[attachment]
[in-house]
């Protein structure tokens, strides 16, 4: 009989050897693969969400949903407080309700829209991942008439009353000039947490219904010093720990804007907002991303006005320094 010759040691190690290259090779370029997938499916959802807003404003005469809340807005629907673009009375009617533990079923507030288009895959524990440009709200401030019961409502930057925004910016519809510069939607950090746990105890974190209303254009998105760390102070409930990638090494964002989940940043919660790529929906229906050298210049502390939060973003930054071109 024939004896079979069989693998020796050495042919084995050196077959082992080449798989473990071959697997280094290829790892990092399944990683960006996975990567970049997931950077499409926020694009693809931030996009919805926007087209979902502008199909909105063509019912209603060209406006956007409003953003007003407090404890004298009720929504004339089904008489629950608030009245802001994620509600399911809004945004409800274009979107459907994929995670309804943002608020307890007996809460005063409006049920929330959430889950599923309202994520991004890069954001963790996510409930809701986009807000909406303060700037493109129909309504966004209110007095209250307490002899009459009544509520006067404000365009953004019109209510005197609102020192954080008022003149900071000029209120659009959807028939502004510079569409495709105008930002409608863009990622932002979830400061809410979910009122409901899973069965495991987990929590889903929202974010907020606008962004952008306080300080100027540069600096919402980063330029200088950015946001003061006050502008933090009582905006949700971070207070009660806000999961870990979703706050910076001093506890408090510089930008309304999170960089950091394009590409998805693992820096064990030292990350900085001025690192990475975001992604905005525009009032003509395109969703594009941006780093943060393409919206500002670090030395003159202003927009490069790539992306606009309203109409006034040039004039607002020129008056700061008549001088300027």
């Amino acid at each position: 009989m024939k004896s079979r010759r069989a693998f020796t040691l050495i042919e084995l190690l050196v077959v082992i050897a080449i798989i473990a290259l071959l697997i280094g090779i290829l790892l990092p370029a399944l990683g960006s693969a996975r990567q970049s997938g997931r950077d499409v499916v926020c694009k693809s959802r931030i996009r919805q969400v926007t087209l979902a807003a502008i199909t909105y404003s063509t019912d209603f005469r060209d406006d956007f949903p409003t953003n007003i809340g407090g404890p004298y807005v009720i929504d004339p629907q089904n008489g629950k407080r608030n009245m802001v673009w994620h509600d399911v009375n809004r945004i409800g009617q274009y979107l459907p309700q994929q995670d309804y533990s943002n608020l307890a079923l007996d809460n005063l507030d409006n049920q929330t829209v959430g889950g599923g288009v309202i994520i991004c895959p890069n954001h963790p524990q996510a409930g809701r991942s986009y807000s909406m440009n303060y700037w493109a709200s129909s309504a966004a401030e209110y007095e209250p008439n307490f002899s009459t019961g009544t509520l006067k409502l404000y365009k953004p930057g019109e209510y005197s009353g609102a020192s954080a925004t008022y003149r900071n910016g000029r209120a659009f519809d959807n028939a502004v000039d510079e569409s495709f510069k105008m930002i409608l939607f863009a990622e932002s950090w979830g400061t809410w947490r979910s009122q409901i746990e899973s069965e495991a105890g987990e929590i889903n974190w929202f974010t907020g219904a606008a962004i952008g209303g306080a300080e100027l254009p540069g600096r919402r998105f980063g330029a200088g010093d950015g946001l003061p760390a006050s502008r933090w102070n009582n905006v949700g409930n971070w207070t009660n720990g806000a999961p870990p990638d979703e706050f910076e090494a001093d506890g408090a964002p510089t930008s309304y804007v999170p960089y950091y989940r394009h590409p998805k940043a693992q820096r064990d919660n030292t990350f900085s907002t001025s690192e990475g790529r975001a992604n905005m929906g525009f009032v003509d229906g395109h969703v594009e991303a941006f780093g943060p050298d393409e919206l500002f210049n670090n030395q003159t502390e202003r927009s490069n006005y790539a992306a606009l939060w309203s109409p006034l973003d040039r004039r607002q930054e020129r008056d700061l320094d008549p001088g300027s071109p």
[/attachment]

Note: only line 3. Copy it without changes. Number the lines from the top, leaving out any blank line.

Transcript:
């Amino acid at each position: 009989m024939k004896s079979r010759r069989a693998f020796t040691l050495i042919e084995l190690l050196v077959v082992i050897a080449i798989i473990a290259l071959l697997i280094g090779i290829l790892l990092p370029a399944l990683g960006s693969a996975r990567q970049s997938g997931r950077d499409v499916v926020c694009k693809s959802r931030i996009r919805q969400v926007t087209l979902a807003a502008i199909t909105y404003s063509t019912d209603f005469r060209d406006d956007f949903p409003t953003n007003i809340g407090g404890p004298y807005v009720i929504d004339p629907q089904n008489g629950k407080r608030n009245m802001v673009w994620h509600d399911v009375n809004r945004i409800g009617q274009y979107l459907p309700q994929q995670d309804y533990s943002n608020l307890a079923l007996d809460n005063l507030d409006n049920q929330t829209v959430g889950g599923g288009v309202i994520i991004c895959p890069n954001h963790p524990q996510a409930g809701r991942s986009y807000s909406m440009n303060y700037w493109a709200s129909s309504a966004a401030e209110y007095e209250p008439n307490f002899s009459t019961g009544t509520l006067k409502l404000y365009k953004p930057g019109e209510y005197s009353g609102a020192s954080a925004t008022y003149r900071n910016g000029r209120a659009f519809d959807n028939a502004v000039d510079e569409s495709f510069k105008m930002i409608l939607f863009a990622e932002s950090w979830g400061t809410w947490r979910s009122q409901i746990e899973s069965e495991a105890g987990e929590i889903n974190w929202f974010t907020g219904a606008a962004i952008g209303g306080a300080e100027l254009p540069g600096r919402r998105f980063g330029a200088g010093d950015g946001l003061p760390a006050s502008r933090w102070n009582n905006v949700g409930n971070w207070t009660n720990g806000a999961p870990p990638d979703e706050f910076e090494a001093d506890g408090a964002p510089t930008s309304y804007v999170p960089y950091y989940r394009h590409p998805k940043a693992q820096r064990d919660n030292t990350f900085s907002t001025s690192e990475g790529r975001a992604n905005m929906g525009f009032v003509d229906g395109h969703v594009e991303a941006f780093g943060p050298d393409e919206l500002f210049n670090n030395q003159t502390e202003r927009s490069n006005y790539a992306a606009l939060w309203s109409p006034l973003d040039r004039r607002q930054e020129r008056d700061l320094d008549p001088g300027s071109p």